Big Ears Day 4: Art Ensemble of Chicago, Bill Frisell, Wadada Leo Smith close out festival with performances of their contributions to jazz history

Big Ears Festival’s 10th annual musical celebration wrapped up its four-day run in Knoxville, Tennessee, on Sunday with anticipated performances from jazz guitarist Bill Frisell, trumpet player Wadada Leo Smith and the Art Ensemble of Chicago.

Bill Frisell ended his string of performances throughout the weekend with his group, Bill Frisell’s Harmony, in an afternoon set at the Mill and Mine. Taking the stage with Frisell were singer Petra Haden, cellist Hank Roberts and Luke Bergman on baritone guitar. The group played a series of calming, harmonic songs that bridged the gap between improvised jazz and folk music.

Trumpeter Wadada Leo Smith took the great stage of the Tennessee Theater with flutist Dwight Anders and vibraphonist Bobby Naughton to perform his three-part suite, “Divine Love.” The suite was composed of free-flowing instrumentation that challenged structure and stood the test of time from its original 1978 recording.

Rising singer-songwriter Gabriel Kahane showcased songs from his 2018 album, “Book of Travelers,” which he described as the musical product of his effort to better understand the American landscape after the 2016 election. His piano ballads reflected on his time spent riding nearly nine thousand miles on trains and getting to know the lives of others. His songs, “Baltimore” and “Model Trains,” displayed the emotional drive of his poignant songwriting in a set that was as humorous as it was sentimental.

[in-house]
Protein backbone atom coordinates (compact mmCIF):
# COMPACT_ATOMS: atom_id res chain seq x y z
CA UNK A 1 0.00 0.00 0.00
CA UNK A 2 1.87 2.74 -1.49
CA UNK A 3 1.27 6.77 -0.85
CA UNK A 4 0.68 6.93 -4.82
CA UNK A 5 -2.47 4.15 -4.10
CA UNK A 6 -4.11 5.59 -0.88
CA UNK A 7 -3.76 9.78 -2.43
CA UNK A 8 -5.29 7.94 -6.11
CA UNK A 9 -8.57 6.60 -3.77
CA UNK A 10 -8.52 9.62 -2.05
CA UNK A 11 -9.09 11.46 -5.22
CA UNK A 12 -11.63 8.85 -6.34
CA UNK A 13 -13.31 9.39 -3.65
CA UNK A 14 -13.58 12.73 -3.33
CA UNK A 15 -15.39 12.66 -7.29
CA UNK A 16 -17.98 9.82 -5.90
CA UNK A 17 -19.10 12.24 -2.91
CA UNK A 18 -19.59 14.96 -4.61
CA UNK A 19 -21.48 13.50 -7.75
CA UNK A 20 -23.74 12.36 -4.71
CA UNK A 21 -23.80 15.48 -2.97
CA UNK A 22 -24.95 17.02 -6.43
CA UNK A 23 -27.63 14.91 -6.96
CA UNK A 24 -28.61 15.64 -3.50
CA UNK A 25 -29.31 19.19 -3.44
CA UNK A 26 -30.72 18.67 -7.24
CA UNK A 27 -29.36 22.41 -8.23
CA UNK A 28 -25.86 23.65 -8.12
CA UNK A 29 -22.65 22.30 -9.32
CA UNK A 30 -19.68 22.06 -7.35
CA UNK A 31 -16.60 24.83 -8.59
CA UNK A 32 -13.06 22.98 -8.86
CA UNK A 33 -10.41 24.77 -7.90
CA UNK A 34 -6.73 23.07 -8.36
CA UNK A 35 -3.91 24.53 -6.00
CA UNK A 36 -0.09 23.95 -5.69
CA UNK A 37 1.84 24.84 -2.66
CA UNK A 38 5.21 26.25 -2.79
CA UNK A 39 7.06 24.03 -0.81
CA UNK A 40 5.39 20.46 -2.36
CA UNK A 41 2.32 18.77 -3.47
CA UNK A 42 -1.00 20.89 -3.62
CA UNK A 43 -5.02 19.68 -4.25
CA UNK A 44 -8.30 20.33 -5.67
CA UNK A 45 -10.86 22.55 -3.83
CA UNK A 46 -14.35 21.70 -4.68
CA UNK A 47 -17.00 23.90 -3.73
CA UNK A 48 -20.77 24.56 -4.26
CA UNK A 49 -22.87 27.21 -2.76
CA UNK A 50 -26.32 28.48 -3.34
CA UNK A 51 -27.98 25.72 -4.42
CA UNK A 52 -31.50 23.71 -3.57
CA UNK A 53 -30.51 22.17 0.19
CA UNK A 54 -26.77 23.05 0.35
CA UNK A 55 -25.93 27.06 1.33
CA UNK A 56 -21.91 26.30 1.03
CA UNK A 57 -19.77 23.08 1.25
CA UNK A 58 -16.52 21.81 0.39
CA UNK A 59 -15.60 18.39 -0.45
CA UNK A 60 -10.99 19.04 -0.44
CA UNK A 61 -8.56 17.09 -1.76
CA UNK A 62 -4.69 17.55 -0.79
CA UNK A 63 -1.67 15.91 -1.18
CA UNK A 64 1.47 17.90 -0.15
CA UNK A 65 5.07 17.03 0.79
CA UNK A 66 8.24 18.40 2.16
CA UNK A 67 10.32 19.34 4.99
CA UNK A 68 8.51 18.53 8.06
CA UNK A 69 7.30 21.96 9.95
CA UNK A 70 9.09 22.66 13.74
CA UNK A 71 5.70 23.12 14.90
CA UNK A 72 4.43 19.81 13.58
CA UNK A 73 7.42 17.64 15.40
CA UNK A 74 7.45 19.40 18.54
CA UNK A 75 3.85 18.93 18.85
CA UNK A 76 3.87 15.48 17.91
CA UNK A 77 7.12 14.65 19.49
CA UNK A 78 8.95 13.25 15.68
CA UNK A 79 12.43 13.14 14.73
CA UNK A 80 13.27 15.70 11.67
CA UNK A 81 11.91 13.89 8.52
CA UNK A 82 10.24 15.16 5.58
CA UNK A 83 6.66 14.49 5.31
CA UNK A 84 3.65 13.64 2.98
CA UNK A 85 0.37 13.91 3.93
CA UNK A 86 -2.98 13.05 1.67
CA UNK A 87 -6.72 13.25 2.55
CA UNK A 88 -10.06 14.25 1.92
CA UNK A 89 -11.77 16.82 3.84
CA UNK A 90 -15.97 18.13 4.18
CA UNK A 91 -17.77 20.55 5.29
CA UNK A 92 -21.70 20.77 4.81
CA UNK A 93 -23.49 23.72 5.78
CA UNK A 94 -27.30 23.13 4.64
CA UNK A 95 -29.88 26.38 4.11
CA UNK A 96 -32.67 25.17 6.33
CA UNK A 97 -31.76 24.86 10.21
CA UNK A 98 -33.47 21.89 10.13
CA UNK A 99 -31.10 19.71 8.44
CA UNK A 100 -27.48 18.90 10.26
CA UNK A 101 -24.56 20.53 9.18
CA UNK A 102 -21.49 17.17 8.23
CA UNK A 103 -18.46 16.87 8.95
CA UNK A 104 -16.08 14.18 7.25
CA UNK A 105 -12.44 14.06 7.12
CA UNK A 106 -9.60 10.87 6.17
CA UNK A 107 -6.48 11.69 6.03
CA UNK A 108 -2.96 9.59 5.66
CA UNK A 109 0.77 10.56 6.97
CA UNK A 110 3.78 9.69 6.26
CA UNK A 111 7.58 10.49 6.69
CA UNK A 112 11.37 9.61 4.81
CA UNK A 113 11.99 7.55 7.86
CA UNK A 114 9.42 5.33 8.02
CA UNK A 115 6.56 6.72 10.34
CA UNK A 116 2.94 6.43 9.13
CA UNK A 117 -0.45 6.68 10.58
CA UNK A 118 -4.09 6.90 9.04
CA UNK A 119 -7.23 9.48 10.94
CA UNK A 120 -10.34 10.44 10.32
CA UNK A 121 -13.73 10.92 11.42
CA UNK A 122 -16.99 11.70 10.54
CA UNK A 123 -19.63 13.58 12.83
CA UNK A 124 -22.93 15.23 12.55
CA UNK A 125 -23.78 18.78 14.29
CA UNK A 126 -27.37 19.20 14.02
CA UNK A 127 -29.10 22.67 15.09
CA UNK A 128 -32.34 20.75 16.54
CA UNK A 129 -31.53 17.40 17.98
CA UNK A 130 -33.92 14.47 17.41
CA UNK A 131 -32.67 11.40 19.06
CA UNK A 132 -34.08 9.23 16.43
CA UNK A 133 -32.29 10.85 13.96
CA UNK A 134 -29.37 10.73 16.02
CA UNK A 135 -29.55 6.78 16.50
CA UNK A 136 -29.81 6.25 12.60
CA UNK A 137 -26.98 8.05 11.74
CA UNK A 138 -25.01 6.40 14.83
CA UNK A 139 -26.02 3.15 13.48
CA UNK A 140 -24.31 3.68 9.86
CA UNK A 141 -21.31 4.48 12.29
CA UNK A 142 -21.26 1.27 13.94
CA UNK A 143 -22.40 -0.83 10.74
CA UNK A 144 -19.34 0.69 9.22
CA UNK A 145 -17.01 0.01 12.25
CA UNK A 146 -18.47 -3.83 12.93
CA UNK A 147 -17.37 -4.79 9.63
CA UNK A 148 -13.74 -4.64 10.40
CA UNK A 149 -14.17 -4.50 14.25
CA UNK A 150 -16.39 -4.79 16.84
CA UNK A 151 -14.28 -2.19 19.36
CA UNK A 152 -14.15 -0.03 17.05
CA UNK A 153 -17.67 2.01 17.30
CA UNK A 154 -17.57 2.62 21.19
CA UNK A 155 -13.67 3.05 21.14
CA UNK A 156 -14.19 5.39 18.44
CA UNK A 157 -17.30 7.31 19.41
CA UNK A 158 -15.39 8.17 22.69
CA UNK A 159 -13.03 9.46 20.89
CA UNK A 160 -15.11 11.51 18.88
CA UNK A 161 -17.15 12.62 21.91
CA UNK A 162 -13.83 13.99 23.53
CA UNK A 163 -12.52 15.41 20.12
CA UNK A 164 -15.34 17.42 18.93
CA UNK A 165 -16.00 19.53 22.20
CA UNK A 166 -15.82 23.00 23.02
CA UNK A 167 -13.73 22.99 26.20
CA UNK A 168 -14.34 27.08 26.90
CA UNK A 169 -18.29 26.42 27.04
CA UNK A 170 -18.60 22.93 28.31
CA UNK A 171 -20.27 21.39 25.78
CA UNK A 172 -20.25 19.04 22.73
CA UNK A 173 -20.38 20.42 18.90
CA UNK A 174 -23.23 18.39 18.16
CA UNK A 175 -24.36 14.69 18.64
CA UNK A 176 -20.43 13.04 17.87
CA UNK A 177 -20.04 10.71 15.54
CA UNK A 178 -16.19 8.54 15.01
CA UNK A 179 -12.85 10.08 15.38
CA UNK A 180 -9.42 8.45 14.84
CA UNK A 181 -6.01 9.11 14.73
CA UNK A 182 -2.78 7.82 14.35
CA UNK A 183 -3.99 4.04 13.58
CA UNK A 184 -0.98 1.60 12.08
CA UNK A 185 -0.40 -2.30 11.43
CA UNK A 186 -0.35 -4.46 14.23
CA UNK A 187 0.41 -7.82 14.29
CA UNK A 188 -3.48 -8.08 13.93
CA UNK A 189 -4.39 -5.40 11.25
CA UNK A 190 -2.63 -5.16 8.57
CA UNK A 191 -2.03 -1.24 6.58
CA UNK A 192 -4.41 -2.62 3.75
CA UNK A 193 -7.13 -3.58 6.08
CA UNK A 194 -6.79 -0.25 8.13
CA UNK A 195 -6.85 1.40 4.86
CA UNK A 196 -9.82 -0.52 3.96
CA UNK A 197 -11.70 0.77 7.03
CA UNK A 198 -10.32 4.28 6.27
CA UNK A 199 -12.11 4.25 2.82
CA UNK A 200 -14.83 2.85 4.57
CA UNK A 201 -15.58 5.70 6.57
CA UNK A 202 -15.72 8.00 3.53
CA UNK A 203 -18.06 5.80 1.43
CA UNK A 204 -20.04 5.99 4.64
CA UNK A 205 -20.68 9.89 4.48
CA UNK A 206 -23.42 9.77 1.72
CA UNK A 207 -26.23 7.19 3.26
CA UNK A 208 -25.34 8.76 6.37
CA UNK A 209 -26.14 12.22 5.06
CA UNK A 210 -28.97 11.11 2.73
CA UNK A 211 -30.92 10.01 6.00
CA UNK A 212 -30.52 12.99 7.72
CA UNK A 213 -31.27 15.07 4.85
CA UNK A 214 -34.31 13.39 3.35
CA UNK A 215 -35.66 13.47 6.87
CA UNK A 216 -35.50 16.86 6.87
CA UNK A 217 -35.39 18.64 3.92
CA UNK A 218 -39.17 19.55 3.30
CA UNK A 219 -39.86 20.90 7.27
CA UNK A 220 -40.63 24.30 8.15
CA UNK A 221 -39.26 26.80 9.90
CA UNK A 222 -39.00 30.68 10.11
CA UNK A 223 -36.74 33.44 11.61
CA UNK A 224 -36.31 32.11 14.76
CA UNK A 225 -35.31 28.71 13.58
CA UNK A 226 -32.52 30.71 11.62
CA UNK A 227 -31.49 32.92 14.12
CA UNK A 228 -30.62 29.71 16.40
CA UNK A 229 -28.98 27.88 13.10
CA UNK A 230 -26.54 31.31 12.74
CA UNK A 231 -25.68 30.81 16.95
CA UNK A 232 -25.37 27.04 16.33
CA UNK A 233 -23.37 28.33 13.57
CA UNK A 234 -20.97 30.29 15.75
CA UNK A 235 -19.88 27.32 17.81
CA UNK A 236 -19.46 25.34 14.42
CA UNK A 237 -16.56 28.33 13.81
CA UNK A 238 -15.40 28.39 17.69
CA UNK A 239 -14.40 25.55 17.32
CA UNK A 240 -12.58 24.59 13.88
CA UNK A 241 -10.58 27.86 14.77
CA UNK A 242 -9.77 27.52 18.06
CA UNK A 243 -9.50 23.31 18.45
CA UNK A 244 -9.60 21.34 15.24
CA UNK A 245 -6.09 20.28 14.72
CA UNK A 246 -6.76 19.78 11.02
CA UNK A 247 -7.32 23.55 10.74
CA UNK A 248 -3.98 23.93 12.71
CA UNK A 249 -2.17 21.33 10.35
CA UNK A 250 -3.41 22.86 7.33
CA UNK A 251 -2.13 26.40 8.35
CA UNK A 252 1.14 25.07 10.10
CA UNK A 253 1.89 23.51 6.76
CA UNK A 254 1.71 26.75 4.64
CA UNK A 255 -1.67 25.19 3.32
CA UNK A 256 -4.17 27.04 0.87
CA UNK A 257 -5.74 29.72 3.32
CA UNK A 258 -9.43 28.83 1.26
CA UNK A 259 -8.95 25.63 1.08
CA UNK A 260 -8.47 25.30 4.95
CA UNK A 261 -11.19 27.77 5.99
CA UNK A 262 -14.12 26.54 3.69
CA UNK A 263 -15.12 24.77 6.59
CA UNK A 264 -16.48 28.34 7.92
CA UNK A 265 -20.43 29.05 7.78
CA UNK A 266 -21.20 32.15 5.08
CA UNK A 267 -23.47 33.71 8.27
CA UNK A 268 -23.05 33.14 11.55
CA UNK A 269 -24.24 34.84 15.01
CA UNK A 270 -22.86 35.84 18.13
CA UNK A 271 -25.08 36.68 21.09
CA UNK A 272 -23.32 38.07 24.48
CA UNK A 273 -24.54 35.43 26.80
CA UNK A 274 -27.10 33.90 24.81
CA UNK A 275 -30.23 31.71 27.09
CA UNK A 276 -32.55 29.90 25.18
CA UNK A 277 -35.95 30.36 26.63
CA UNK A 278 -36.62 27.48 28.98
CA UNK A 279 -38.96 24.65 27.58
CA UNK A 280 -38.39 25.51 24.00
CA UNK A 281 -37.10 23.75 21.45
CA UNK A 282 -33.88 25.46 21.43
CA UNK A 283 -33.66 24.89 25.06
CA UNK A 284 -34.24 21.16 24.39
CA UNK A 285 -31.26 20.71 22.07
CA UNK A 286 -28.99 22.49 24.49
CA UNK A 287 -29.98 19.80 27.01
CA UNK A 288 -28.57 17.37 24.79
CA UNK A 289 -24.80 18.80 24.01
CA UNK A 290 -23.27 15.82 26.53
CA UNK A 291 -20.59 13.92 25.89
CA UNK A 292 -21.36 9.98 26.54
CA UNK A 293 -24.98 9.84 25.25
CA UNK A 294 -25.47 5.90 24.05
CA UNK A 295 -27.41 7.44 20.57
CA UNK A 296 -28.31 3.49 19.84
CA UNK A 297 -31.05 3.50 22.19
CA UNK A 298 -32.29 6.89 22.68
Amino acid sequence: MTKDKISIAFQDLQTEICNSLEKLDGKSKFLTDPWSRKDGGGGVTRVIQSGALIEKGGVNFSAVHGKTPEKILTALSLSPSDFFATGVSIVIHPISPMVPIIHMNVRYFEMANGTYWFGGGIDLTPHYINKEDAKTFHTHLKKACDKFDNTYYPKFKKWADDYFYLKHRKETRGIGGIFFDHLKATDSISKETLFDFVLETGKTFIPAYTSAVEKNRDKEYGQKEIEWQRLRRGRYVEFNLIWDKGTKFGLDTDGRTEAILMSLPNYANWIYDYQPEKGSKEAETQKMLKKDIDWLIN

The festival was closed off with an immense performance from the avant-garde jazz collective, the Art Ensemble of Chicago. The ensemble’s performance was a celebration of its 50th year as a group. Though many of the group’s original members have since passed away, this iteration of the Ensemble was still led by its stoic bandleader, Roscoe Mitchell, who has continued to embody the improvised free-jazz movement that he helped start in the late ‘60s.

The group brought a raucous energy to the Tennessee Theater that bordered between carefully constructed and completely unhinged. Through their performance, this year’s Big Ears Festival was closed with the same spirit that has attracted its festival-goers for the last ten years—music that’s non-conforming, experimental and wholly unique.

To contact Lifestyles Editor Mamie Lomax, email

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